When I wrote "Ami" (lyrics below), I had just read THE JEW WITHIN, by Arnold Eisen and Steven Cohen. That book emphasized the concept in the Sociology of Religion of "The Sovereign Self," which suggests that people, more than ever, take charge of their own decisions regarding their participation in a faith community. Eisen and Cohen explained, "Jewish tradition is a meaning-making and interpretive structure through which they seek coherence in their lives." Ami was my attempt to show that there are still meanings that people share, and that when we choose to practice Judaism, it is as if we, whether male or female, are becoming like Ruth all over again, following a path as it we were doing so for the first time. I tried to think of three symbols, one for each verse of the song, that were central to Judaism to which, I felt, members of the Jewish community can and do easily relate.
First, I chose the Eternal Light ("One Light Above") and the synagogue/Temple, where that beacon that does not go out signifies our enduring communal commitment - there is always someone who keeps us going. It is also a symbol of God's presence with us when we join together as a community.
Second, I chose the Shabbat and Holiday candles, because they are central to Jewish observance in the home, which we call a "Mikdash M'at" - a small sanctuary. They are also beacons that signify commitment, but they represent the first place where children learn about their Jewish identity. When candles are lit in the home, they are like the Ner Tamid in the sanctuary, but they demonstrate the power of parents in the context of family to carry on a tradition, and to show that the warmth of the divine can be close at hand.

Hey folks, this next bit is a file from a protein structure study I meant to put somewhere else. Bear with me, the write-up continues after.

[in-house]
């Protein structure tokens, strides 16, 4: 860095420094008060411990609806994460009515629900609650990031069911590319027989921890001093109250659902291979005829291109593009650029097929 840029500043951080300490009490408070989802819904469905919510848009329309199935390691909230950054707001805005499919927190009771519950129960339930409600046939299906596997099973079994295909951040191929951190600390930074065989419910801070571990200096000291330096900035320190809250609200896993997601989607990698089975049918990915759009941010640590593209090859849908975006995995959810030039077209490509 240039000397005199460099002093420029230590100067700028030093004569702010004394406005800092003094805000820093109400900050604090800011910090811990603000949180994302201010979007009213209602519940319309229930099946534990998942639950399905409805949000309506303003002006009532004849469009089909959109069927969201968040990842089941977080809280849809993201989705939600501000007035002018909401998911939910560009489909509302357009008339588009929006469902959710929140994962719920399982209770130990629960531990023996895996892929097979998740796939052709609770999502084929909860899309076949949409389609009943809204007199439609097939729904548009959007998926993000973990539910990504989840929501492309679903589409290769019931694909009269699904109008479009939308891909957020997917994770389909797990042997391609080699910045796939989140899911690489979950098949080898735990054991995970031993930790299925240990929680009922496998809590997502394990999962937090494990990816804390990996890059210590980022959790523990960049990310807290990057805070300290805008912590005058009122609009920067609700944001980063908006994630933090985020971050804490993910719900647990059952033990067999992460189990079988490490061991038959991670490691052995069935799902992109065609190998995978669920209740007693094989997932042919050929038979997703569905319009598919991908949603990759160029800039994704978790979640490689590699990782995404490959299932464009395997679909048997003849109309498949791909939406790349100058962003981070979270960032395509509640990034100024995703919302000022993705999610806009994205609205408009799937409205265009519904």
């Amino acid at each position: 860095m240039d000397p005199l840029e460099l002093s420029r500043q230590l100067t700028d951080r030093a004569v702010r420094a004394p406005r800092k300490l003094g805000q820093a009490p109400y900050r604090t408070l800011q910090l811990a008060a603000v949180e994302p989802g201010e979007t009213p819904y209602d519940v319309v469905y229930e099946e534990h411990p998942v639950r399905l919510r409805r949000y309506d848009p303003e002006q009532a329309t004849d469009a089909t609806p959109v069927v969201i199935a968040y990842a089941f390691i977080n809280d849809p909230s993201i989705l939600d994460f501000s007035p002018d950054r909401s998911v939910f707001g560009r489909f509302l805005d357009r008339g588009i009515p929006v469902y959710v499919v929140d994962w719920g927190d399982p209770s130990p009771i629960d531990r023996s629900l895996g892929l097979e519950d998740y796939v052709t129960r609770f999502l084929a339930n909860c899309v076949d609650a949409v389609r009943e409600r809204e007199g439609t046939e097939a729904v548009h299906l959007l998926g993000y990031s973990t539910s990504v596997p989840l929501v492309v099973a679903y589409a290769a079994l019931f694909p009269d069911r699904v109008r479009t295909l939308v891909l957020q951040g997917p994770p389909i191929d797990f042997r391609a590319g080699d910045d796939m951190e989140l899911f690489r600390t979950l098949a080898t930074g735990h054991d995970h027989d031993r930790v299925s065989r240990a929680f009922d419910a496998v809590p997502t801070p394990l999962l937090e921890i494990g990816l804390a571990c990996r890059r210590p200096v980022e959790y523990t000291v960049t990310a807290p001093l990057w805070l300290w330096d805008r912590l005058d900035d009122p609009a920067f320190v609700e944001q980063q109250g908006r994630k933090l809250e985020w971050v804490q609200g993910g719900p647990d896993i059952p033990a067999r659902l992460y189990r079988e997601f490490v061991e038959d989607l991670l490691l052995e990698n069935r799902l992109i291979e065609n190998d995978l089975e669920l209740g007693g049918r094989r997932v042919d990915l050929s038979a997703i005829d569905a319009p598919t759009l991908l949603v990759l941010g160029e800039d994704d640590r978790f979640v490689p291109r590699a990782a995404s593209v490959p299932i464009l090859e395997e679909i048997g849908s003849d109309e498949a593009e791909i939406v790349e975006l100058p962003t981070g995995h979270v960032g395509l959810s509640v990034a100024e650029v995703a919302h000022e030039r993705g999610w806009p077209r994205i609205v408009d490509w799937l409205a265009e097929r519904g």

Third, I chose the moon, which is the marker of Jewish time. Any time we look at the sky and see the crescent moon just after new moon, it's the beginning of a new Jewish month and a reminder that we "tread to its beat" when it comes to the celebrations and special days on our calendar. We try to be "not quite out of step" with the secular or Gregorian calendar, but we always take note of when the holidays occur, whether early, late or on time, because we want to know - when do we get to hear the shofar? When do we build a sukkah? When do we light that first Chanukah candle? When do we cheer for Mordechai and Esther or show Haman our utter disdain? When do we celebrate our freedom as if we ourselves went out of Egypt to be slaves no more? We acknowledge God every step of the way through the blessings we recite, which infuse those observances with meaning, in relation to the values they teach, which we learn as members of families and as a community. God's presence is always there with us, when we are with our community, when we are in our homes, and when we acknowledge the special Jewish rhythm of each year. And as we join together, we hopefully find strength from our unity, and in that unity, we sense the unity of the divine which strengthens us and blesses us with every step we take along our life's journey.
Ami (By L. Karol)
One light above, suspended in time, leading us on the way
In centuries gone, in ages beyond and burning for us today
In this house, we dwell together - in our praise, a single voice
from differing inspirations comes a common choice
B'ruchim haba-im b'ruchot haba-ot b'shaym adonai
Ameich ami vayloha-yich elohai, ameich ami vayloha-yich elohai*
Two lights below, warmed by the hands that seek to sustain their glow
Remembering days when we were not free and lessons from long ago
In our house, we see reflections of sacred moments past
Will the coming generations make these traditions last? B'ruchim haba-im...
One light above, still marking our time in a rhythm all its own
We tread to its beat, not quite out of step, but feeling, at times, alone
So we join the celebration, the silence and the song
In the questions, not the answers is where we belong; B’ruchim ha-ba-im.... Ameich ami vayloha-yich elohai (2)
[*Blessed are those who come here in God's name - Psalm 118:26 Your people are my people - Your God is my God - Ruth 1:16]
Rabbi Larry Karol sings "Ami"
Rabbi Larry Karol sings "Ami"